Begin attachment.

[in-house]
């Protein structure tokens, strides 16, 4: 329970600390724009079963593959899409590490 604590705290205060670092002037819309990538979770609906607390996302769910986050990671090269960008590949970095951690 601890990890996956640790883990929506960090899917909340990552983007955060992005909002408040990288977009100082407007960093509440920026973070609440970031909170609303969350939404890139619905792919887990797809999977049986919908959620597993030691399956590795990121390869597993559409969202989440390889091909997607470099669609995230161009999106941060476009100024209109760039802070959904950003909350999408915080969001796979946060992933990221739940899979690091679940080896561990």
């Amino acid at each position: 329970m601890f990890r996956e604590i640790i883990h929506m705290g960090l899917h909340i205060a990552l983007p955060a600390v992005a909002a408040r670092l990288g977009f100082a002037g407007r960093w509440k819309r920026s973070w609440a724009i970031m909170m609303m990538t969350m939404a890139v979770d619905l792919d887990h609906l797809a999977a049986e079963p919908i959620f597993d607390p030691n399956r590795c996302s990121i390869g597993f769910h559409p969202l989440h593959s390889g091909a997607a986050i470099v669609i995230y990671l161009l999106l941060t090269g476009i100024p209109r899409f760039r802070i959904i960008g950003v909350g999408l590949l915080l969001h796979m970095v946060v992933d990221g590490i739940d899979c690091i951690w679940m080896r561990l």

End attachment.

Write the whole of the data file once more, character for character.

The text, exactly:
[in-house]
């Protein structure tokens, strides 16, 4: 329970600390724009079963593959899409590490 604590705290205060670092002037819309990538979770609906607390996302769910986050990671090269960008590949970095951690 601890990890996956640790883990929506960090899917909340990552983007955060992005909002408040990288977009100082407007960093509440920026973070609440970031909170609303969350939404890139619905792919887990797809999977049986919908959620597993030691399956590795990121390869597993559409969202989440390889091909997607470099669609995230161009999106941060476009100024209109760039802070959904950003909350999408915080969001796979946060992933990221739940899979690091679940080896561990």
């Amino acid at each position: 329970m601890f990890r996956e604590i640790i883990h929506m705290g960090l899917h909340i205060a990552l983007p955060a600390v992005a909002a408040r670092l990288g977009f100082a002037g407007r960093w509440k819309r920026s973070w609440a724009i970031m909170m609303m990538t969350m939404a890139v979770d619905l792919d887990h609906l797809a999977a049986e079963p919908i959620f597993d607390p030691n399956r590795c996302s990121i390869g597993f769910h559409p969202l989440h593959s390889g091909a997607a986050i470099v669609i995230y990671l161009l999106l941060t090269g476009i100024p209109r899409f760039r802070i959904i960008g950003v909350g999408l590949l915080l969001h796979m970095v946060v992933d990221g590490i739940d899979c690091i951690w679940m080896r561990l």